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Social Media News Feed Becomes Facebook's New eCommerce Marketplace

As LIKE buttons populate the Web, Facebook is enmeshing itself into the fabric of the Internet to become its defacto eCommerce marketplace. Stand-alone Web sites are no longer enough to attract new or repeat visitors. The old school business model of eBay has become passé and are being replaced by start-ups like Yardsellr that are using the conduit of Facebook's News Feeds to cement deals.

Up till now, Facebook Fan pages have been static walled gardens of sorts. Users might interact with a large brand on a regular basis due to promotional deals and discounts, but smaller to midsize companies have a hard time publishing updated content that will intrigue its fans enough to return on an ongoing basis.

On the other hand, a company like Zynga with its popular online games were built on the Facebook platform from the ground-up and provides an ongoing activity that engages users into becoming frequent visitors.

Facebook's eCommerce model is looking for more ways to combine these two processes so more businesses can get a bigger bang for their buck when setting up shop on Facebook's social network.

Yardseller is one of the newer sites to take advantage of this opportunity. In so doing, they are re-thinking how to interact with Facebook's 500+ million users. They initiate the eCommerce exchange by using their Web site as a starting point or Point A. In tethering their Web site to Facebook's News Feed stream or Point B, buyers start the process on the Yardsellr Web site by LIKE-ing certain purchase items they are most interested in. Then when a seller has something to offer in their chosen category, it shows up in the user's Facebook News Feed.


Since 'social selling' sites like Groupon and others have become so successful on the Web, Facebook is looking to become intrinsically tied to these types of transactions. The Yardsellr model underscores the benefits to both parties: buyers obtain great pricing from people they trust and sellers address the needs of their friends by selling something the buyers want.

Danny LeffelDanny LeffelYardsellr's founder Danny Leffel cut his online eCommerce teeth on eBay, having worked for the company for five years. Improving upon their business model, he feels that eBay's transactions lacked the "social" element, and equates Yardsellr to an "online flea market," where similar to a face-to-face contact, people are trading with their trusted contacts in an arena where they spend the majority of their time - Facebook!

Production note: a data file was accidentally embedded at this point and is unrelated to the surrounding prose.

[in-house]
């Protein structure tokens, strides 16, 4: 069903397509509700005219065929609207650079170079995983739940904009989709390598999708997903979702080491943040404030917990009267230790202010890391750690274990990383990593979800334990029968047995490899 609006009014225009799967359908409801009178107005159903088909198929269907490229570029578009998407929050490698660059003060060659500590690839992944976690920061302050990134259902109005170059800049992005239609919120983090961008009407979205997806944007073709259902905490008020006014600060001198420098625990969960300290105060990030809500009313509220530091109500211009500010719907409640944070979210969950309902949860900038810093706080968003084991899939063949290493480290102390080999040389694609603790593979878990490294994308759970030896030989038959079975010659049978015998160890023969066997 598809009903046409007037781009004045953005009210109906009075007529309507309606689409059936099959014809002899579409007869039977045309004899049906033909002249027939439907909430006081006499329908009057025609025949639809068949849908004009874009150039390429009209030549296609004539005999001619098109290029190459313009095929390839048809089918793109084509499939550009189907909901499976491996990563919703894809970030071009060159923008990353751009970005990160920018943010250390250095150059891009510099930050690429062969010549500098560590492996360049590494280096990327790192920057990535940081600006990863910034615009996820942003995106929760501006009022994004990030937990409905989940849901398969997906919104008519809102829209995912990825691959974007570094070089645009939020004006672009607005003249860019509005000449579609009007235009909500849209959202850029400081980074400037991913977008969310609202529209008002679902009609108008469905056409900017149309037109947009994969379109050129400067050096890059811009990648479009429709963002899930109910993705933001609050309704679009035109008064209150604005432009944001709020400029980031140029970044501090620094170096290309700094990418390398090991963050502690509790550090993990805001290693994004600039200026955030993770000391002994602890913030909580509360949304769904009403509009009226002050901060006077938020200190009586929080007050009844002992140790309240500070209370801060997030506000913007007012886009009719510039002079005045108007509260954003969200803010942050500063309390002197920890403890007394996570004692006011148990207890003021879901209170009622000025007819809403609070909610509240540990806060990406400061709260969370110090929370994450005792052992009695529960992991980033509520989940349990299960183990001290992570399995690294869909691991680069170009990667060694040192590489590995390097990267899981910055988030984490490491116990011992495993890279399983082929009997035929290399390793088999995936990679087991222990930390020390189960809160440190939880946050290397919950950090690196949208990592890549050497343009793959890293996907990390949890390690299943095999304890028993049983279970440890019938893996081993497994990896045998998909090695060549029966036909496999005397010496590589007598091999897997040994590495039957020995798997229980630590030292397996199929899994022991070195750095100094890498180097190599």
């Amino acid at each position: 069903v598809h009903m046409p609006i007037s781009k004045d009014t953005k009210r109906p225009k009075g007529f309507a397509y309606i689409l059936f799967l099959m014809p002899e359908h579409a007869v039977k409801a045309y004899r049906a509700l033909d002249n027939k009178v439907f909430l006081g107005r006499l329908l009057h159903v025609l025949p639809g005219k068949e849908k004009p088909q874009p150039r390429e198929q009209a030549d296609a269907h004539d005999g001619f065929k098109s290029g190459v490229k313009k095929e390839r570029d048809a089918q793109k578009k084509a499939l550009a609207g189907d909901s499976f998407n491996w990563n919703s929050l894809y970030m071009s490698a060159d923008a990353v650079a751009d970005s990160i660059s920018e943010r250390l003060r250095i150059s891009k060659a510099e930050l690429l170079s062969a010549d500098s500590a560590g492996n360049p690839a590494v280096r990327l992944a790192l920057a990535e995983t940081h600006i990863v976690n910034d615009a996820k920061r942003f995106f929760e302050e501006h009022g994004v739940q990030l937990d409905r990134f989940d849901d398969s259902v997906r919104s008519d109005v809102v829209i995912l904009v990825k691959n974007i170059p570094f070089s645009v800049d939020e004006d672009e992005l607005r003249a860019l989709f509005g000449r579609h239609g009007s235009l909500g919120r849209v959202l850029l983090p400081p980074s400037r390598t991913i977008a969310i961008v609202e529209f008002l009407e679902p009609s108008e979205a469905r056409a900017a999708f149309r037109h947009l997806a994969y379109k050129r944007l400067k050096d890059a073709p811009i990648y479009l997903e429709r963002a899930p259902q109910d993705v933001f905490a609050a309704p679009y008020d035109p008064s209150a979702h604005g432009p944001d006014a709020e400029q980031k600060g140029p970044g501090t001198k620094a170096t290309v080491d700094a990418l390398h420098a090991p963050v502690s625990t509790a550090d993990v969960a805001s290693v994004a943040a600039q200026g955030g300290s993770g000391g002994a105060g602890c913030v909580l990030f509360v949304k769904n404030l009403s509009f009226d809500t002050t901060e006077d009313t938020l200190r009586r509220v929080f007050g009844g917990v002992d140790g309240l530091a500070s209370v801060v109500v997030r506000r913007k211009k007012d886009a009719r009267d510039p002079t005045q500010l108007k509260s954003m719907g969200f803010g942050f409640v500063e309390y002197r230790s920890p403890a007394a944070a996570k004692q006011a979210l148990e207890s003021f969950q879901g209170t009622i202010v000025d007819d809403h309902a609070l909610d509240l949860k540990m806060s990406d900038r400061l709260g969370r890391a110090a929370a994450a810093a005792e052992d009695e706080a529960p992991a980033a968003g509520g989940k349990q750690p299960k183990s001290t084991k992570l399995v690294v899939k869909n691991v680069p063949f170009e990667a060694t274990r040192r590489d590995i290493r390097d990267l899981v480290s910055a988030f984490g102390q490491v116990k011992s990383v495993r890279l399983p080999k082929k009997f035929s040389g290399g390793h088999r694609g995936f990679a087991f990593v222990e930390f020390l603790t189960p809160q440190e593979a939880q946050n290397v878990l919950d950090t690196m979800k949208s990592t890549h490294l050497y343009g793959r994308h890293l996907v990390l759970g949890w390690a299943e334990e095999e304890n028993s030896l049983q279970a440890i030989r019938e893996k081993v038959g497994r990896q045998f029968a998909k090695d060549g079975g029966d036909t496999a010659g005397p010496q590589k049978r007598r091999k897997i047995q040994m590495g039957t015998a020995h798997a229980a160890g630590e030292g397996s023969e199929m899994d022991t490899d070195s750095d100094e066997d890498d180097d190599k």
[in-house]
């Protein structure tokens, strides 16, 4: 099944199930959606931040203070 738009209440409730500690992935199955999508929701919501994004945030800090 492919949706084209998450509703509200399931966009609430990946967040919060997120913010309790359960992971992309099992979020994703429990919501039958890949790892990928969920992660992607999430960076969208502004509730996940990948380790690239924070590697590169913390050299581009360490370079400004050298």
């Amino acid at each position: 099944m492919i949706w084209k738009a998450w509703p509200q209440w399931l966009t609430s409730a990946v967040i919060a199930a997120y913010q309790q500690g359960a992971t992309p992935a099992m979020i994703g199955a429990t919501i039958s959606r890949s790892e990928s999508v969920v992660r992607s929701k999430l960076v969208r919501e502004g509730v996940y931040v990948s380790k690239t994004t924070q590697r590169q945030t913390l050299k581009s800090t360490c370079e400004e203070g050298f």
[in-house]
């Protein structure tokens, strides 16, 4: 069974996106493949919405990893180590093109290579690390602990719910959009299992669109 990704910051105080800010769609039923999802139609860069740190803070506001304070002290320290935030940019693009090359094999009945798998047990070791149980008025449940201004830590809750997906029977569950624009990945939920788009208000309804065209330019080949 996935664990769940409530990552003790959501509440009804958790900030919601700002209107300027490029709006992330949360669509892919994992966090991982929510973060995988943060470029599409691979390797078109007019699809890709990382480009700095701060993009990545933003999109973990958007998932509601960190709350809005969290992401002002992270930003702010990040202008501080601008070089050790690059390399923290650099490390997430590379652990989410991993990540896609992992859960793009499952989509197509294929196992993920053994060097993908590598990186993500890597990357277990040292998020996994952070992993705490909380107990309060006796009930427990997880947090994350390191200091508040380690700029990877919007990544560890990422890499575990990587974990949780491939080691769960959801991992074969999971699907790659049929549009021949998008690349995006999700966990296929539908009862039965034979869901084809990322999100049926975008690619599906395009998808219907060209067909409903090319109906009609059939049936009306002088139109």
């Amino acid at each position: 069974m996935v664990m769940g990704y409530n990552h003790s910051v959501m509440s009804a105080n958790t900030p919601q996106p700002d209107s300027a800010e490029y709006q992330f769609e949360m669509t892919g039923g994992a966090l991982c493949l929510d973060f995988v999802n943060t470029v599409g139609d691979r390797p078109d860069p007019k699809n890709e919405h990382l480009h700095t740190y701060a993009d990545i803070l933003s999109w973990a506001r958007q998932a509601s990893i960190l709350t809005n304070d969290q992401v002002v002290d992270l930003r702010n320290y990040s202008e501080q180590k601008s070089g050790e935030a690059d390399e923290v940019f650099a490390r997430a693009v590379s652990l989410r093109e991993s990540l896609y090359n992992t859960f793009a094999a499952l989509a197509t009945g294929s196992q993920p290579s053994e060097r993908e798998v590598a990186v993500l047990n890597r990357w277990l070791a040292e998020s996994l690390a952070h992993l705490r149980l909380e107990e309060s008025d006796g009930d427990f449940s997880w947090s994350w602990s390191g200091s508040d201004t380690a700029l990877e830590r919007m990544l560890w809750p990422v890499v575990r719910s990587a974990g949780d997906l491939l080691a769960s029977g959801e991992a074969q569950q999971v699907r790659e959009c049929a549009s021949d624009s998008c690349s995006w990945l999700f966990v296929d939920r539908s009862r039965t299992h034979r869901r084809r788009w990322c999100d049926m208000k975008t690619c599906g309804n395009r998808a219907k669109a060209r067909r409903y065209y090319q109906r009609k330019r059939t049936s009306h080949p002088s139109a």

According to FT.com, more than two million sites have integrated with Facebook since 2008, including 90 per cent of the top 1,000 sites on the internet. That number is growing by about 10,000 sites a day. Nearly one-third of Facebook’s 500 million users interact with it on third-party sites every month. In this way, a growing portion of online activity involves Facebook, even though it doesn't necessarily commence on Facebook.

Yardsellr is only one of a number of social selling sites that are looking to push the boundaries of Facebook's eCommerce marketplace. Companies like Payvment which is Facebook's eCommerce storefront application developer allows users to actually set up commercial storefronts right on Facebook - and then direct to other storefronts when they don't have the product a buyer is seeking.

The success of Yardsellr and companies like Payvment is the value placed on buying "from friends," as loose as that term is becoming. While one's Facebook friends' list continues to grow, the real connection with these folks becomes "Facebook" itself. One's friends in the real world might be part of that grouping - but over time - might actually become the smaller percentage. Trusting "Facebook" friends, in essence means trusting "Facebook." Once users make that leap of logic, all the concerns about privacy will slowly dissipate - as buying from "Facebook Friends" becomes the new norm.

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Ron Callari
Social Media Trends
InventorSpot.com
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Comments
Dec 30, 2010
by Anonymous

Interesting take on things,

Interesting take on things, although it can be argued that the Facebook/Ecommerce movement has been well underway for years now with companies like SortPrice.com having hosted retail applications on the social networking site since 2008. Regardless, we can all expect to see more shoppers relying on Facebook in the near future.